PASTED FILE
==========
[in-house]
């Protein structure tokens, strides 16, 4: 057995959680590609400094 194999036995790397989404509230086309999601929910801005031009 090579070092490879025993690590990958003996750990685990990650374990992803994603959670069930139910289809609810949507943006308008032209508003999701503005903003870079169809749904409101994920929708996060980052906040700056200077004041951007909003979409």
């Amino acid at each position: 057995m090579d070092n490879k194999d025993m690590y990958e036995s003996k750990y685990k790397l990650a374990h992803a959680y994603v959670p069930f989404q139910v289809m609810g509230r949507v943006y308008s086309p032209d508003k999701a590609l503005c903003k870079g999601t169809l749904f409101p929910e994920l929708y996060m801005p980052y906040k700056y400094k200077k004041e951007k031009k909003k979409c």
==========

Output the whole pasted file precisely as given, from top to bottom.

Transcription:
[in-house]
């Protein structure tokens, strides 16, 4: 057995959680590609400094 194999036995790397989404509230086309999601929910801005031009 090579070092490879025993690590990958003996750990685990990650374990992803994603959670069930139910289809609810949507943006308008032209508003999701503005903003870079169809749904409101994920929708996060980052906040700056200077004041951007909003979409």
């Amino acid at each position: 057995m090579d070092n490879k194999d025993m690590y990958e036995s003996k750990y685990k790397l990650a374990h992803a959680y994603v959670p069930f989404q139910v289809m609810g509230r949507v943006y308008s086309p032209d508003k999701a590609l503005c903003k870079g999601t169809l749904f409101p929910e994920l929708y996060m801005p980052y906040k700056y400094k200077k004041e951007k031009k909003k979409c």